Gov. Andrew Cuomo has introduced New York to the "weapon that is going to win the war" against COVID-19.
During an impromptu COVID-19 briefing on Thursday, Dec. 3 in Albany, Cuomo showcased the vaccine after the state received the first batch of vials containing the vaccination.
“The next chapter is going to be vaccine distribution and acceptance,” Cuomo said. “This is the weapon that wins the COVID war, and we have to get serious about this.
“The distribution is a massive undertaking by the government, and we’ve said since the beginning that it has to be fair and equitable, and we need funding to do it,” he added. “And it’s important that we have serious outreach to the Black, Brown, and poor communities.”
According to Cuomo, for the vaccination to be effective, approximately 75 percent to 85 percent will need to take it, a figure that is problematic, he said, because recent polls have found that approximately half of New Yorkers will initially be unwilling to take the shot.
“People will have to do their part and accept this vaccine. Mathematically, it doesn’t work,” he said. “We can’t make anyone take the vaccination, and I’d never ask anyone to take a vaccine or get a COVID test if I was unwilling to do so.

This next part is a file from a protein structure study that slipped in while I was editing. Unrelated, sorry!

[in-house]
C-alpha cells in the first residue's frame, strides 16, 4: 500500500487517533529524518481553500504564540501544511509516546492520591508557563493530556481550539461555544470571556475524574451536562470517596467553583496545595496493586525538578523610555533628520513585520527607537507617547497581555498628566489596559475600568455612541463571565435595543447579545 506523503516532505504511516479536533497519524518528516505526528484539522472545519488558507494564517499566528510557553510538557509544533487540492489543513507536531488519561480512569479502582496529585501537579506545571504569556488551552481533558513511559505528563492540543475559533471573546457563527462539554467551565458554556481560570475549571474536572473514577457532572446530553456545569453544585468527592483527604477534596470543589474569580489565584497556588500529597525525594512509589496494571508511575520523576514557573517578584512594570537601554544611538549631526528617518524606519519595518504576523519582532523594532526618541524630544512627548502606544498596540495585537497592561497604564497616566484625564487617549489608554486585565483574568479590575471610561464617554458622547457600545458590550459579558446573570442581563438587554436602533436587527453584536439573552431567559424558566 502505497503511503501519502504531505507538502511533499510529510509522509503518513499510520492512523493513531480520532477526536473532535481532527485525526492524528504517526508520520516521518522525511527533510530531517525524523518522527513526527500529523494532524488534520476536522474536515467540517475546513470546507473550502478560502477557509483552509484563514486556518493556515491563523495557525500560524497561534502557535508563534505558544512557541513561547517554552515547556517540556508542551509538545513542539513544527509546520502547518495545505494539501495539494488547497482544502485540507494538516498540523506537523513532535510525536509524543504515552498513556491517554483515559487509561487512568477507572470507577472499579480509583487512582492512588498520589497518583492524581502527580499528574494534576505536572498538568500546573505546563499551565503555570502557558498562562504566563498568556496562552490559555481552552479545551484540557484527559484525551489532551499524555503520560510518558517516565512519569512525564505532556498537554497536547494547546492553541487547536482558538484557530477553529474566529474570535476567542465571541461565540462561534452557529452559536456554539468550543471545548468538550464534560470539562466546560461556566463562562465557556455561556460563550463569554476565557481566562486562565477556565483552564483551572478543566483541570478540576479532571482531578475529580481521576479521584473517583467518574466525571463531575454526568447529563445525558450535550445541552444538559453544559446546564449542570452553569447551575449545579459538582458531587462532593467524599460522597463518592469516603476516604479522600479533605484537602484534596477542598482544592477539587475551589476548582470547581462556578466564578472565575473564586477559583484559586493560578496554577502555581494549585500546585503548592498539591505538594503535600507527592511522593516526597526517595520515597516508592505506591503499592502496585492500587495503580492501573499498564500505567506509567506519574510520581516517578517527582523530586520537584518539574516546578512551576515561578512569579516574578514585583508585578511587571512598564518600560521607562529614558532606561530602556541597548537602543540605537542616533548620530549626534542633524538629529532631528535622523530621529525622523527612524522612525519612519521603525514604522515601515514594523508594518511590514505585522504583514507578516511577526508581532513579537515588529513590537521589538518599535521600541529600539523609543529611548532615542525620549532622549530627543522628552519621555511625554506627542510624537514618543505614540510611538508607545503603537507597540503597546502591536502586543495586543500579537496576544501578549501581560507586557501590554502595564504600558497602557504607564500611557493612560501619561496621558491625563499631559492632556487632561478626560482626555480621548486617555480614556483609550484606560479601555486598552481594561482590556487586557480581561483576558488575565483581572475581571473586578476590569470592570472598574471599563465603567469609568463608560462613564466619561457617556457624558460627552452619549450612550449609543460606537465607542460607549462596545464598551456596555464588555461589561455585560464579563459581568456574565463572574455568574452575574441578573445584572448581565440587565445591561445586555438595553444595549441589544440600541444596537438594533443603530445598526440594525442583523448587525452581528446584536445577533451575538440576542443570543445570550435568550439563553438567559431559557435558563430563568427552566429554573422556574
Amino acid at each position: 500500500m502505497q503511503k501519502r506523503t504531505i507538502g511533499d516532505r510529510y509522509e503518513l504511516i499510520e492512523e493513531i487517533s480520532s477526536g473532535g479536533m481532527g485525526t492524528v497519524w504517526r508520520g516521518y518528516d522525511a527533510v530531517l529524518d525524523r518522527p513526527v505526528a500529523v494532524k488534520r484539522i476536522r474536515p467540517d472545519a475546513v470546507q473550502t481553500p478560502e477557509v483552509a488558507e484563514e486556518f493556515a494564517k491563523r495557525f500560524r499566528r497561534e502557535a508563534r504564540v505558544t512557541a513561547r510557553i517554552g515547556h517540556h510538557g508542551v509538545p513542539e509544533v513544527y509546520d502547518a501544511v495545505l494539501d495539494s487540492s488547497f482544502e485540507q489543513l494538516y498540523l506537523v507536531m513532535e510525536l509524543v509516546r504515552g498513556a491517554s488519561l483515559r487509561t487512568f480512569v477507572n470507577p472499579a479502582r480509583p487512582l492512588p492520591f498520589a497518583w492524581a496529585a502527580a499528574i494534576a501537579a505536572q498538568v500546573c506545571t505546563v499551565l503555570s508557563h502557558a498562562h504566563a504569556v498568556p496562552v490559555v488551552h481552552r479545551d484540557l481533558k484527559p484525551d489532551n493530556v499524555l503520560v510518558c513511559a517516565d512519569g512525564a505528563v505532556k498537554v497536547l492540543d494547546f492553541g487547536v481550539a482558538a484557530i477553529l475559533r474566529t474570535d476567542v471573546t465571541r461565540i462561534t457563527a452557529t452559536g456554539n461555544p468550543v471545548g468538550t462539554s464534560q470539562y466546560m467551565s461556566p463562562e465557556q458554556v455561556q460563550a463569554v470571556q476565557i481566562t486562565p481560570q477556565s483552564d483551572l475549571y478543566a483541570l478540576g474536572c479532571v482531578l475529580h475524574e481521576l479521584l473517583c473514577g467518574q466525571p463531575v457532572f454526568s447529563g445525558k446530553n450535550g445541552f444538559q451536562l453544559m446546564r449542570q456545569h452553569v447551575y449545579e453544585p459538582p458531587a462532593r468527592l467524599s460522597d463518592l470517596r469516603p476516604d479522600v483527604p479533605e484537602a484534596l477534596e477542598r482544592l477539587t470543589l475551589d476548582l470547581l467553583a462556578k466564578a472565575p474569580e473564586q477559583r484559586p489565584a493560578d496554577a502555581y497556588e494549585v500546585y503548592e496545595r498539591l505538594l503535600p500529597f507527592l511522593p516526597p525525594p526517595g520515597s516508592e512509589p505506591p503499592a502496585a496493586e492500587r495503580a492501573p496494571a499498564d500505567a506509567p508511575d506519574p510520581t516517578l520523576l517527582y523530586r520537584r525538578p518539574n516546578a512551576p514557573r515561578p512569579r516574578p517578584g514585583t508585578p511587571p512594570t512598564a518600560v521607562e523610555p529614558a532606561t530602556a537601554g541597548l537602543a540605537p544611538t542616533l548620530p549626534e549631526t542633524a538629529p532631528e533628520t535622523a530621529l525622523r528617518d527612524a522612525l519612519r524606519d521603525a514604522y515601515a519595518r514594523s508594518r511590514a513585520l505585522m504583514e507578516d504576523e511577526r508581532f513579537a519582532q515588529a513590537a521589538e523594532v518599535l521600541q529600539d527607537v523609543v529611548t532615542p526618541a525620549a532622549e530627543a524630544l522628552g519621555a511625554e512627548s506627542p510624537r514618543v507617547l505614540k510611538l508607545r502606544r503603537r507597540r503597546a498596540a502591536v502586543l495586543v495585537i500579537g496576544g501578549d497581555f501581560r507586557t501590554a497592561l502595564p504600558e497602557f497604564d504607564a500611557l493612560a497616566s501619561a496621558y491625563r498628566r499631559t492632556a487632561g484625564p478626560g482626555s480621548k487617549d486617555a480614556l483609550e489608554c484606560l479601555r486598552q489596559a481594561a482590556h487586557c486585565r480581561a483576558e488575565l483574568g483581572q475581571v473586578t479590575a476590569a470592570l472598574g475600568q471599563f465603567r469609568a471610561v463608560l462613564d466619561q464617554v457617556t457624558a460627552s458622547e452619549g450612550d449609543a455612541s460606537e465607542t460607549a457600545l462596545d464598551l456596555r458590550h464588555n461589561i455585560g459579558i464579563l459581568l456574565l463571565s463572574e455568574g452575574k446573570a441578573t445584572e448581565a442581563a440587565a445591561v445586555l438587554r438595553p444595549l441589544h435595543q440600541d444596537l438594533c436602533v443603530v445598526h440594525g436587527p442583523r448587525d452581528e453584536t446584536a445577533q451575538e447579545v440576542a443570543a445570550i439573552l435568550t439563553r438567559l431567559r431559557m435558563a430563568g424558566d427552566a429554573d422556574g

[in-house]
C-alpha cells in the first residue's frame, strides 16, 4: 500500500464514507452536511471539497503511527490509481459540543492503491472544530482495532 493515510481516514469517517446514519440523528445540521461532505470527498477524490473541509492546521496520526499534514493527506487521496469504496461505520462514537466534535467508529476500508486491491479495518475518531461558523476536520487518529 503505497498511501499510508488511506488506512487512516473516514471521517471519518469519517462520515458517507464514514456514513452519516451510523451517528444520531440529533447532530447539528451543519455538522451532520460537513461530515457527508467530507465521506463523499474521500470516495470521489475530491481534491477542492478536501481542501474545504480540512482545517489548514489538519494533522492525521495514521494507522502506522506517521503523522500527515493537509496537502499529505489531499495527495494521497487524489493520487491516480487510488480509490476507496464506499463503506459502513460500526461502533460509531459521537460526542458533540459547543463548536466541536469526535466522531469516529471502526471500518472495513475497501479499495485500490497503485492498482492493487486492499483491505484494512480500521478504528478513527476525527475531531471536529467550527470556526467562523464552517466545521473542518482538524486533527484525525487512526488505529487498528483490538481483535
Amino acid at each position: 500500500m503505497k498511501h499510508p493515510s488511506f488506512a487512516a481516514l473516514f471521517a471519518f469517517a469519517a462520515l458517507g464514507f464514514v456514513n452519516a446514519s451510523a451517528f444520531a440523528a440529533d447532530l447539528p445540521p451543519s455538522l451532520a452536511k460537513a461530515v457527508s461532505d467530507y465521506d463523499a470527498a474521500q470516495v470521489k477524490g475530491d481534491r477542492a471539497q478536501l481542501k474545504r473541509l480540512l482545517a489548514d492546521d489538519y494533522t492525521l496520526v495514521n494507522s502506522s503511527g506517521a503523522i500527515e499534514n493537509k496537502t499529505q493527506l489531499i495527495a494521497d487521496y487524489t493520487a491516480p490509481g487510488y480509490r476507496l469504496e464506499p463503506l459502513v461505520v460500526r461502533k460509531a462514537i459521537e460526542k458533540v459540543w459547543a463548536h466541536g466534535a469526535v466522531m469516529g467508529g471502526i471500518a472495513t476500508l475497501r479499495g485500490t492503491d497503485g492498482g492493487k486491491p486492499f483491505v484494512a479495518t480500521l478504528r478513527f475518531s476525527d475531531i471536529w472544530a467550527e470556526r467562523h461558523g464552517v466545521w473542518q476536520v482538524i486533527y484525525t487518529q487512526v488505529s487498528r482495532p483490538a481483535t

Cuomo reiterated that the vaccine likely will not reach the general population for some time, as the first several batches are used to vaccinate nursing home employees and residents.
“We have to think about this (vaccine) seriously, because it’s real,” he said while unveiling the vaccine for the first time. “How real is it? It’s in this box.”
The vaccines, which were developed by New York-based Pfizer and packaged in glass vials produced by another New York company in Corning, require strict handling and shipping practices.
Cuomo noted that the vaccines come equipped with a GPS tracking device and a thermal thermometer so the temperature of the package can be monitored. The vials come packed in dry ice, and have to be stored at extremely cold temperatures to remain effective.
Each box comes with five trays containing vials of the vaccine, with each holding approximately 195 vials each, good for approximately 5,000 doses in each box.
“The distribution itself is going to take a lot of work and a lot of effort,” the governor added. “It’s not easy, but it’s real, and I’m proud of Pfizer and Corning ... We’re working hard to be ready for distribution and training and to make sure it’s all done correctly.
“This is the weapon that’s going to win the war and that’s the light at the end of the tunnel,” he said. “It’s not going to be tomorrow … it’s not a short tunnel. But we know the way through this, now we just have to get there.”
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